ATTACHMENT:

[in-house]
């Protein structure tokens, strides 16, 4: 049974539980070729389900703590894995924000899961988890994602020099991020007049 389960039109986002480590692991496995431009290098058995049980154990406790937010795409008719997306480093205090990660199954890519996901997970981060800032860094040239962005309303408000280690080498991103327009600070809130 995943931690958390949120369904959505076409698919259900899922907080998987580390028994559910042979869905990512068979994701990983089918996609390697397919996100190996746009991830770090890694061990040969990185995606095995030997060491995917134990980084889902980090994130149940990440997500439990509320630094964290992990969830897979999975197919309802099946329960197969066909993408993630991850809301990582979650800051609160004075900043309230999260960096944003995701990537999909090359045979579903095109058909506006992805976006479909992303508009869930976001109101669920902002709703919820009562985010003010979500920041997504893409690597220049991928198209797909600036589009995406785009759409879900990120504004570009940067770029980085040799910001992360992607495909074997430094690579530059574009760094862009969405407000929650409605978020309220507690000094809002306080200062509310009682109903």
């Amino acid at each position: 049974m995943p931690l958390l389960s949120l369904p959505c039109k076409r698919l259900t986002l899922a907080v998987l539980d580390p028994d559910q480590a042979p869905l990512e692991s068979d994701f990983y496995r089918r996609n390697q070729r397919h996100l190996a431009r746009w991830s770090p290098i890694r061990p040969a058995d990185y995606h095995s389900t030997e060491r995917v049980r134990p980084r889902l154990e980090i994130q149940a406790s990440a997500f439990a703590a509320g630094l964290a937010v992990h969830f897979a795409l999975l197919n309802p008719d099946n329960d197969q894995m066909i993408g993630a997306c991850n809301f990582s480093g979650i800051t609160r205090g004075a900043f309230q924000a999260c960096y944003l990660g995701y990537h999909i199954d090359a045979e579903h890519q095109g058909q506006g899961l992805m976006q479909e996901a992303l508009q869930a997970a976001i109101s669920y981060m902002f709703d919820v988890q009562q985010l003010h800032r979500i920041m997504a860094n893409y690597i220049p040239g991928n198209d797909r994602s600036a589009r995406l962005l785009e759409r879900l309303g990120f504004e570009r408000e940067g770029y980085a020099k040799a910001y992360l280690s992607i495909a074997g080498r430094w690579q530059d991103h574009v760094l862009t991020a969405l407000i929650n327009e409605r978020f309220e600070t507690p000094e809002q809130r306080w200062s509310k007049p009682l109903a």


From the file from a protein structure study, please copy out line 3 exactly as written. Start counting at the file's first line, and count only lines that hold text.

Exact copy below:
């Amino acid at each position: 049974m995943p931690l958390l389960s949120l369904p959505c039109k076409r698919l259900t986002l899922a907080v998987l539980d580390p028994d559910q480590a042979p869905l990512e692991s068979d994701f990983y496995r089918r996609n390697q070729r397919h996100l190996a431009r746009w991830s770090p290098i890694r061990p040969a058995d990185y995606h095995s389900t030997e060491r995917v049980r134990p980084r889902l154990e980090i994130q149940a406790s990440a997500f439990a703590a509320g630094l964290a937010v992990h969830f897979a795409l999975l197919n309802p008719d099946n329960d197969q894995m066909i993408g993630a997306c991850n809301f990582s480093g979650i800051t609160r205090g004075a900043f309230q924000a999260c960096y944003l990660g995701y990537h999909i199954d090359a045979e579903h890519q095109g058909q506006g899961l992805m976006q479909e996901a992303l508009q869930a997970a976001i109101s669920y981060m902002f709703d919820v988890q009562q985010l003010h800032r979500i920041m997504a860094n893409y690597i220049p040239g991928n198209d797909r994602s600036a589009r995406l962005l785009e759409r879900l309303g990120f504004e570009r408000e940067g770029y980085a020099k040799a910001y992360l280690s992607i495909a074997g080498r430094w690579q530059d991103h574009v760094l862009t991020a969405l407000i929650n327009e409605r978020f309220e600070t507690p000094e809002q809130r306080w200062s509310k007049p009682l109903a």